The place I have chosen for observation was the American Folk Art Museum. In fact, the museum is located in Midtown Manhattan, New York City, so the place was quite busy and I had a chance to observe many people outside of the establishment as well as inside the museum, though I should admit that the outside observation provided me with an opportunity to observe more diverse public than inside observation.
Nevertheless, the observation of the public provided me with ample information concerning people visiting the museum, as well as with information on those, who were either working in the nearby area or who simply were there at the moment of my observation. Anyway, I believe that my observation were useful for me and enlarged by experience consistently.
In fact, I attended the site twice and both times I made observations outside the American Folk Art Museum and inside the museum. The first time I started my observations was September 5, 2008. It was 11.00 a.m. and the second time I visited the site was September 19, 2008 at 2.30 p.m. The site was vivid both outside and inside at the moment.
At first, I started my observations from outside, where I spend about fifteen to twenty minutes looking at the people passing by the museum, entering in and going out of the museum. Basically, the people I observed were quite different. They were of different age, though the majority of passers-by were of the middle age from 40 to 50, though people at the age of 30 and older were also numerous. They represented different ethnic groups, but whites constituted the majority of people I saw there, though there were represented other ethnic groups, including blacks, Asians, and a few Hispanics, though non-white ethnic groups constituted less than a half of all the people I saw in the site. This is why I concluded that the area is mainly inhabited by whites who either work there, or have some business, or probably live there.
The gender differentiation of people I observed was less significant and both male and female were represented equally. As for visitors of the museum they also represented both genders equally, so I believe no gender biases concerning the attendance of museums and American folk art. In this regard, gender representation is consistently different from ethnic representation because apparently white people are dominating in the area not only near the museum but also among visitors of the museum, though I should say that the museum is interesting not only for local population but also for foreigners so it is apparently open to all people, regardless of race, gender or age, but the interest to the museum may be different among different ethnic groups.
A considerable part of people passing by the museum had a busy look and I made a conclusion that many of them are working in the nearby area or have some business there. At the same time, some people could have a launch time. I stood near the museum and simply observed people passing by. Basically, the majority of people I saw went on their own, while there were also groups of two or three. I noticed that people attended the museum in groups mainly and there were few people who were alone and were entering in or going out of the museum.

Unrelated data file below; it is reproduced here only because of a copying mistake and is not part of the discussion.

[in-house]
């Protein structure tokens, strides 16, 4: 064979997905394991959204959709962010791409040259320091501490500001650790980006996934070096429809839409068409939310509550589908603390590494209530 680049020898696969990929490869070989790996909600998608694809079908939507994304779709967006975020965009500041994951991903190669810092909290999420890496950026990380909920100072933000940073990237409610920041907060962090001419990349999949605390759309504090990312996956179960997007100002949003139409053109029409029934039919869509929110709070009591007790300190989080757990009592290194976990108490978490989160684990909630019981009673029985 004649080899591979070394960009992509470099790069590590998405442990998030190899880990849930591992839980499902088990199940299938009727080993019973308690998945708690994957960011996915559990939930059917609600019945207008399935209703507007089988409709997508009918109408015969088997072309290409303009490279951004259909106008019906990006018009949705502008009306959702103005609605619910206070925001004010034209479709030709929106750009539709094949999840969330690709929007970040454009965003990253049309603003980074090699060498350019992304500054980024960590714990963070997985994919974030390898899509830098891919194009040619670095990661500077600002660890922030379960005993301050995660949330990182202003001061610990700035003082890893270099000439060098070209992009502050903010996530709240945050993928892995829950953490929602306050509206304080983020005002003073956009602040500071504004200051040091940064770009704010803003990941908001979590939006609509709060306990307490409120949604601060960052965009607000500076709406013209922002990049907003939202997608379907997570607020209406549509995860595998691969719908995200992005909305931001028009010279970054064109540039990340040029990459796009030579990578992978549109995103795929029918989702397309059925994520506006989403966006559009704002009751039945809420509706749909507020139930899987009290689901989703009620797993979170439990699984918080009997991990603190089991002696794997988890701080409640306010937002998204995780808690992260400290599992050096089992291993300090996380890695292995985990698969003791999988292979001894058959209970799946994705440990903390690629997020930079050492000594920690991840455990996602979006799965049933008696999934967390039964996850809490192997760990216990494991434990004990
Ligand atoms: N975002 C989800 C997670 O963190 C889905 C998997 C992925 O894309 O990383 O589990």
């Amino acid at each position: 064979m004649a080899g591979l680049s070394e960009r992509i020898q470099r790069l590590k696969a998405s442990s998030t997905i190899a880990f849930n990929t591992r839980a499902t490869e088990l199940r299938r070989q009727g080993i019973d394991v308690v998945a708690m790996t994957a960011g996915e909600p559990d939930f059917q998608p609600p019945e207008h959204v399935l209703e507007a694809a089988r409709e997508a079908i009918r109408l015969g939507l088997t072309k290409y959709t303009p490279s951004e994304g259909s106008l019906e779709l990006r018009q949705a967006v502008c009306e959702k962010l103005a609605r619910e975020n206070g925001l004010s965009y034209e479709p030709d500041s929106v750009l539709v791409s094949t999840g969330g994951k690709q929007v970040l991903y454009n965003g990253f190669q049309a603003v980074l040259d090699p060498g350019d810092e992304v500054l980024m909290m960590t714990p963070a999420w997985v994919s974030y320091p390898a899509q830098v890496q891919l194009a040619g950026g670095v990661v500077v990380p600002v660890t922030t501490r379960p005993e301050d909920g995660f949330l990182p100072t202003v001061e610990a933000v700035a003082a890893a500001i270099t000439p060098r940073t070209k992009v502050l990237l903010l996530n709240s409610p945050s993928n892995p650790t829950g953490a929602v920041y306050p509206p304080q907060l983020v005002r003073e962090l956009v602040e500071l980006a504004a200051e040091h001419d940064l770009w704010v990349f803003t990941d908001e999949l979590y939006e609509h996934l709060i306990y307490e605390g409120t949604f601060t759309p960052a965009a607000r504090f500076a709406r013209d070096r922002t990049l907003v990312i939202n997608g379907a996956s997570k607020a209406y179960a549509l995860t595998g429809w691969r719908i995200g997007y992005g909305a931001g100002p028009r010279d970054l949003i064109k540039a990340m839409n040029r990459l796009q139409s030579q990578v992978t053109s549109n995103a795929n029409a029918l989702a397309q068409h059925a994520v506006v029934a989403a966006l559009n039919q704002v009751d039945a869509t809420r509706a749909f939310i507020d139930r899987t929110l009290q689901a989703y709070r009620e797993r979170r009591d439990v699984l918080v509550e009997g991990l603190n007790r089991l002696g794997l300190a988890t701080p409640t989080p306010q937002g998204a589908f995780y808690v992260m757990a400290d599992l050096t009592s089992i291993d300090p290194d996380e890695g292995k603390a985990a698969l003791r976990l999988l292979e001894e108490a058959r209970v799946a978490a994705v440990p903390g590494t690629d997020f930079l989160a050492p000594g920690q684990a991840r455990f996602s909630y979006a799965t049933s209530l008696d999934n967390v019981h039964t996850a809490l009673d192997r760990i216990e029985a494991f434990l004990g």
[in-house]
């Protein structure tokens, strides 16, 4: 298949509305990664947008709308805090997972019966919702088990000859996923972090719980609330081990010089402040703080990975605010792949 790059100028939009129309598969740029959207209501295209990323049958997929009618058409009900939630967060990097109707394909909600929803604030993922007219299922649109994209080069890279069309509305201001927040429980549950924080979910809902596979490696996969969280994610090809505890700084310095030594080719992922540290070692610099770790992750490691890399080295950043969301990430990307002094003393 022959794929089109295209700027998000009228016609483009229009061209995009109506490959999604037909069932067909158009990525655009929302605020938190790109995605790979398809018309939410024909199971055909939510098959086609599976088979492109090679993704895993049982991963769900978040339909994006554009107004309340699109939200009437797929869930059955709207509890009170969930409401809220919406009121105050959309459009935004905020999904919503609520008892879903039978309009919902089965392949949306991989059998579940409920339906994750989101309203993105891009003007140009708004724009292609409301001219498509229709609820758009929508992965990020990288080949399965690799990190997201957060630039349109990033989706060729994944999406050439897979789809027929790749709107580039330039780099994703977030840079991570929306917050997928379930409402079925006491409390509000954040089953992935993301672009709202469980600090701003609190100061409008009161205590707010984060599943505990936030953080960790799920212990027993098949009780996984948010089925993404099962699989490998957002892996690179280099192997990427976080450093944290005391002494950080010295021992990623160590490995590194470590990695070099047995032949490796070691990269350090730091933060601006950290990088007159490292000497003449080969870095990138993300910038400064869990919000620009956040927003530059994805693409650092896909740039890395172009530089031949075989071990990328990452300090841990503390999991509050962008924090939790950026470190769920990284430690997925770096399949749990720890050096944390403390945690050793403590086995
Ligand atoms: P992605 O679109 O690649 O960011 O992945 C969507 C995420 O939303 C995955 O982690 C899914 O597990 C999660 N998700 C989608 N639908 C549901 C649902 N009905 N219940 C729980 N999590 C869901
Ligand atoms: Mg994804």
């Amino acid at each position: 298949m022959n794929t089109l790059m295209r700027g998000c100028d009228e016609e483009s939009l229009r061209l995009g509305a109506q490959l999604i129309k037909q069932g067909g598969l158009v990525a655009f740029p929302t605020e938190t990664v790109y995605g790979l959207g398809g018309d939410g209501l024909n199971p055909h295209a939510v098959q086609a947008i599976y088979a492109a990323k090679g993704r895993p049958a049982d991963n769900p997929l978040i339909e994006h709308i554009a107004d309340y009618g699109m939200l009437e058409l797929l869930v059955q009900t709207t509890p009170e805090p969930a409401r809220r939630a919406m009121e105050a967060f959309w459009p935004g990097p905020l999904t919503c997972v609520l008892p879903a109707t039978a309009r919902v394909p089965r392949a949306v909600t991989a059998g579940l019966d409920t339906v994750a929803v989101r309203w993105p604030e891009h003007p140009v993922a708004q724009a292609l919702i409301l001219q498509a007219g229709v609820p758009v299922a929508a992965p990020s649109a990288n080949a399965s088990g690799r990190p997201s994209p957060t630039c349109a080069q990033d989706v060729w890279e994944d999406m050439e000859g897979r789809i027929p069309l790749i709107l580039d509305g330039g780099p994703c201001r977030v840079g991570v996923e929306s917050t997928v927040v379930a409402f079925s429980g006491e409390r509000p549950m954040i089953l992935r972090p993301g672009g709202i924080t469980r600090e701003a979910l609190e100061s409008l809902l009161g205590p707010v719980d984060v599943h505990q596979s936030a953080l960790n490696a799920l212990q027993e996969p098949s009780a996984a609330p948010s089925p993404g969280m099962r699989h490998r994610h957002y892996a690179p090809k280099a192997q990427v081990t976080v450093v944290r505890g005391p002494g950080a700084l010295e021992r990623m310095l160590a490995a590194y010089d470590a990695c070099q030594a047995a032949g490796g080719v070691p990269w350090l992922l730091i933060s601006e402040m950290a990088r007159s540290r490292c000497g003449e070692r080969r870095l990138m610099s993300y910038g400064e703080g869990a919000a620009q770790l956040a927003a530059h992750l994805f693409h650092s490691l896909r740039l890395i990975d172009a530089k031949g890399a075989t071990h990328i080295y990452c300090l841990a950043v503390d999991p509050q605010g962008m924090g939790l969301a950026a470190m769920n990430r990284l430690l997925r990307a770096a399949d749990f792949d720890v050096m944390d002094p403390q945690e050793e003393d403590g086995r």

These people wear formal clothes and had a busy look, so I presupposed that they were probably working in the museum, while groups entering or leaving the museum were ordinary visitors.
As I entered the American Folk Art Museum for the first time, I attended the exhibition called “Earl Cunningham’s America, where the paintings of Earl Cunningham were exhibited and draw my attention at first. The paintings looked a bit unusual for me because they did not met my expectations since I expected to see either some experimental works or classical works, but, instead I found the works a bit unusual and simple, though I am not a connoisseur of visual arts. The visitors who drew my attention were students at the age of 12-13 who were accompanied by their teacher. Some of them were really interested in paintings, while others looked rather annoyed. So I believe that the attendance of museum by students indicates to the importance of art and aesthetic education in the local schools.
The next time I was in the museum, there was the exhibition called “Dargerism: Contemporary Artists and Henry Darger”ť. This exhibition was more diverse because it exhibited works of Henry Darger and other artists who tended to experiments in visual art. The visitors I observed were apparently foreigners because they did not speak English and I failed to find out where they were from exactly, but they were of Asian origin, so I suppose that they may be from Japan, Korea, or another Asian country. Hence, I concluded that American folk art is interesting not only for the local population but for foreigners as well.
Thus, I made my observations and it was the easiest thing to look and remember people and the site, while the most difficult was to look beyond, to understand what the people do at the site and what their occupations are and so on. In other words, interpretation of my observations was consistently more difficult than the observation itself.